Buried in the blueprints for a refurbished San Francisco seawall is a cutting-edge experiment in texturing pieces of this buttress against sea level rise so they attract native species.
An East Palo Alto affordable housing project is at the forefront of a trend cities across California are trying to encourage: switching from natural gas appliances to electric ones. But the transition isn’t without headaches.
The specter of sea level rise, perpetual drought, and disappearing wetlands has put many sizes and shapes of horizontal levee on the region’s shoreline adaptation maps. What’s next?
Three sites along the East Bay shoreline will demonstrate potential pathways for shoreline adaptation, as part of the San Francisco Bay Trail Risk Assessment and Adaptation Prioritization Plan led by the East Bay Regional Park District. One site called the Northwest Territory, planned as a new district park, will feature a Bay Trail extension around the full extent of Alameda Point.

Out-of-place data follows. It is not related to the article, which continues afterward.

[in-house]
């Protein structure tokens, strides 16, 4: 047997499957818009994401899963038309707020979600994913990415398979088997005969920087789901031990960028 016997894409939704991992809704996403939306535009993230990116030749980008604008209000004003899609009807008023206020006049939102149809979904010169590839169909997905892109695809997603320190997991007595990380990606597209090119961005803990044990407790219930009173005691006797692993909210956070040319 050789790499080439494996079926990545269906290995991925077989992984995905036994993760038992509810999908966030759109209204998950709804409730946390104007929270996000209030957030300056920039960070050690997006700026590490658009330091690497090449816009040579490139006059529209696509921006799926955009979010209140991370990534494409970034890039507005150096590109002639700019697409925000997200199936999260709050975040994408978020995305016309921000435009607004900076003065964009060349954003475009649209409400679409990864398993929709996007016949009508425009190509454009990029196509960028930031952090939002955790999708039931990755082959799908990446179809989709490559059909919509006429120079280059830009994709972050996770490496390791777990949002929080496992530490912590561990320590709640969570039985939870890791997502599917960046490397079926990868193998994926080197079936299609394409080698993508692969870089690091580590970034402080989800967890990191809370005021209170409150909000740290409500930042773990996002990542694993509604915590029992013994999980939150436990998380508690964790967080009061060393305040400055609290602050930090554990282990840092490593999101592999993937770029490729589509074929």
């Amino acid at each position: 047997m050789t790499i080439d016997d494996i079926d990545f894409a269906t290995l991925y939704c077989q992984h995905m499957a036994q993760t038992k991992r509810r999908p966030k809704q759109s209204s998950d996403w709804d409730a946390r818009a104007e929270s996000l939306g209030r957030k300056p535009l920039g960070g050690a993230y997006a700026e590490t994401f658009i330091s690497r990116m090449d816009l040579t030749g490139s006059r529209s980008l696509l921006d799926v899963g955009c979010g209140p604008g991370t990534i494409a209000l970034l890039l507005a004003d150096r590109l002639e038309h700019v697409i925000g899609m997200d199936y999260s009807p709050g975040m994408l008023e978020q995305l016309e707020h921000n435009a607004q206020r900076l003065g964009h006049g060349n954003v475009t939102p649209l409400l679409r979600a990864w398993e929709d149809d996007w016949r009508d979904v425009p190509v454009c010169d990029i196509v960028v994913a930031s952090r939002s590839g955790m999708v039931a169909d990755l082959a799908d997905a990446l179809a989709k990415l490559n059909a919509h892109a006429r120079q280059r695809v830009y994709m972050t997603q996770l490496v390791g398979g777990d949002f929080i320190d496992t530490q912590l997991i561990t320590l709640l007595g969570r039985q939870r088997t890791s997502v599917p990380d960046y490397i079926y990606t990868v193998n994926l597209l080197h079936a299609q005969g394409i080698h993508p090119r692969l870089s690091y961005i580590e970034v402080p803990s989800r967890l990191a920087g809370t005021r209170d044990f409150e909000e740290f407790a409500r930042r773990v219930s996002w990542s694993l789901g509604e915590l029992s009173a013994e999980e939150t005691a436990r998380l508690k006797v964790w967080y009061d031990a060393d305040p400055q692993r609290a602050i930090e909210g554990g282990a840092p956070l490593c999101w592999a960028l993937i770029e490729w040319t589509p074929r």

The Bay Trail connecting Sausalito and Mill Valley is a bustling pathway where recreational bicyclists, bike commuters, and pedestrians all mix amidst the bayfront marsh scenery of the Bothin Marsh Open Space Preserve. Around thirty times per year, though, this scene looks dramatically different, as high tides flood the area with seawater, making the path impassable.
Ten future reconfigurations of a Marin City lagoon, park and highway site subject to flooding came from UC Berkeley students last fall. The students from Dr. Kristina Hill’s class shared their plans with the community and entered a national competition. “Marin City residents want access to nature for their kids, protection from flooding and safe travel in and out of their community. Communities like Marin City should get resilience investments first, because they’ve been underserved historically,” said Hill.